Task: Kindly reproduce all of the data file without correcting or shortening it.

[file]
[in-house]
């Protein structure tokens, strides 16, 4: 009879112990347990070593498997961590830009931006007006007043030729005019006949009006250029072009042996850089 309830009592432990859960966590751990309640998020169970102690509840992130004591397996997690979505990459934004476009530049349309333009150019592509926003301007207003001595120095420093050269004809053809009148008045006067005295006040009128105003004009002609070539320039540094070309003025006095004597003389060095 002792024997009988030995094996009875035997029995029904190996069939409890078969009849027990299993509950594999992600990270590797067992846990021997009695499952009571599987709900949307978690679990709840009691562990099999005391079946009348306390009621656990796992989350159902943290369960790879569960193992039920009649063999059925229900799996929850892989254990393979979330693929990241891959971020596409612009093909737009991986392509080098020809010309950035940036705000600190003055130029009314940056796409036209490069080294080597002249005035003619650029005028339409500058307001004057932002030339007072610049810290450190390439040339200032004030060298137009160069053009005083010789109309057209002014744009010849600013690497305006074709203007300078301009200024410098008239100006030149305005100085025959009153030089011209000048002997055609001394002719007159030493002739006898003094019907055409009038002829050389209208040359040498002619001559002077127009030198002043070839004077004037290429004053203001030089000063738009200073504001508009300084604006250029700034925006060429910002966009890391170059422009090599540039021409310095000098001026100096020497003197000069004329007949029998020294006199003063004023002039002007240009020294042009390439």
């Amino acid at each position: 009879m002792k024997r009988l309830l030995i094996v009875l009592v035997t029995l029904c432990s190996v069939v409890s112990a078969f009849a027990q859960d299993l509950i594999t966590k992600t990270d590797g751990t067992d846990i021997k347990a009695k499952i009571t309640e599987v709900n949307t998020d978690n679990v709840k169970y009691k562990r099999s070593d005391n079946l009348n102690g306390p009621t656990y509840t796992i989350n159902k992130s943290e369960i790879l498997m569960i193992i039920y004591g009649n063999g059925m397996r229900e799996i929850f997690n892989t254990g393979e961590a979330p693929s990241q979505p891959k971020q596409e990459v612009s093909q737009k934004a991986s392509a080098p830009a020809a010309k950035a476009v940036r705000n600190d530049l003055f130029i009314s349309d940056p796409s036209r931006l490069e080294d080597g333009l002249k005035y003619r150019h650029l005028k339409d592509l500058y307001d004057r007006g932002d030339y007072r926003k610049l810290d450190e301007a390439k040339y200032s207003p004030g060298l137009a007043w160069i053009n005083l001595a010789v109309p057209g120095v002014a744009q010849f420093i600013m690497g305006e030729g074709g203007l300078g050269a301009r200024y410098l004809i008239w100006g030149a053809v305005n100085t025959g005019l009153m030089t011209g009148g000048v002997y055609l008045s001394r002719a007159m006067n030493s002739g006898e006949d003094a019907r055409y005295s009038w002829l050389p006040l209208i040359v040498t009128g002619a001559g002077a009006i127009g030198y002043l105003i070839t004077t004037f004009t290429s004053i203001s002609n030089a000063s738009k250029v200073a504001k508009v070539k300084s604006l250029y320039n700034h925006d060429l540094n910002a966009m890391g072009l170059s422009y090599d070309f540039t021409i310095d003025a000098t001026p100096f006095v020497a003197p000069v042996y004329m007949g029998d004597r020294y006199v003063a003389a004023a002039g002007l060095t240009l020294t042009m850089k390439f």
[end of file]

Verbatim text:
[in-house]
């Protein structure tokens, strides 16, 4: 009879112990347990070593498997961590830009931006007006007043030729005019006949009006250029072009042996850089 309830009592432990859960966590751990309640998020169970102690509840992130004591397996997690979505990459934004476009530049349309333009150019592509926003301007207003001595120095420093050269004809053809009148008045006067005295006040009128105003004009002609070539320039540094070309003025006095004597003389060095 002792024997009988030995094996009875035997029995029904190996069939409890078969009849027990299993509950594999992600990270590797067992846990021997009695499952009571599987709900949307978690679990709840009691562990099999005391079946009348306390009621656990796992989350159902943290369960790879569960193992039920009649063999059925229900799996929850892989254990393979979330693929990241891959971020596409612009093909737009991986392509080098020809010309950035940036705000600190003055130029009314940056796409036209490069080294080597002249005035003619650029005028339409500058307001004057932002030339007072610049810290450190390439040339200032004030060298137009160069053009005083010789109309057209002014744009010849600013690497305006074709203007300078301009200024410098008239100006030149305005100085025959009153030089011209000048002997055609001394002719007159030493002739006898003094019907055409009038002829050389209208040359040498002619001559002077127009030198002043070839004077004037290429004053203001030089000063738009200073504001508009300084604006250029700034925006060429910002966009890391170059422009090599540039021409310095000098001026100096020497003197000069004329007949029998020294006199003063004023002039002007240009020294042009390439």
């Amino acid at each position: 009879m002792k024997r009988l309830l030995i094996v009875l009592v035997t029995l029904c432990s190996v069939v409890s112990a078969f009849a027990q859960d299993l509950i594999t966590k992600t990270d590797g751990t067992d846990i021997k347990a009695k499952i009571t309640e599987v709900n949307t998020d978690n679990v709840k169970y009691k562990r099999s070593d005391n079946l009348n102690g306390p009621t656990y509840t796992i989350n159902k992130s943290e369960i790879l498997m569960i193992i039920y004591g009649n063999g059925m397996r229900e799996i929850f997690n892989t254990g393979e961590a979330p693929s990241q979505p891959k971020q596409e990459v612009s093909q737009k934004a991986s392509a080098p830009a020809a010309k950035a476009v940036r705000n600190d530049l003055f130029i009314s349309d940056p796409s036209r931006l490069e080294d080597g333009l002249k005035y003619r150019h650029l005028k339409d592509l500058y307001d004057r007006g932002d030339y007072r926003k610049l810290d450190e301007a390439k040339y200032s207003p004030g060298l137009a007043w160069i053009n005083l001595a010789v109309p057209g120095v002014a744009q010849f420093i600013m690497g305006e030729g074709g203007l300078g050269a301009r200024y410098l004809i008239w100006g030149a053809v305005n100085t025959g005019l009153m030089t011209g009148g000048v002997y055609l008045s001394r002719a007159m006067n030493s002739g006898e006949d003094a019907r055409y005295s009038w002829l050389p006040l209208i040359v040498t009128g002619a001559g002077a009006i127009g030198y002043l105003i070839t004077t004037f004009t290429s004053i203001s002609n030089a000063s738009k250029v200073a504001k508009v070539k300084s604006l250029y320039n700034h925006d060429l540094n910002a966009m890391g072009l170059s422009y090599d070309f540039t021409i310095d003025a000098t001026p100096f006095v020497a003197p000069v042996y004329m007949g029998d004597r020294y006199v003063a003389a004023a002039g002007l060095t240009l020294t042009m850089k390439f």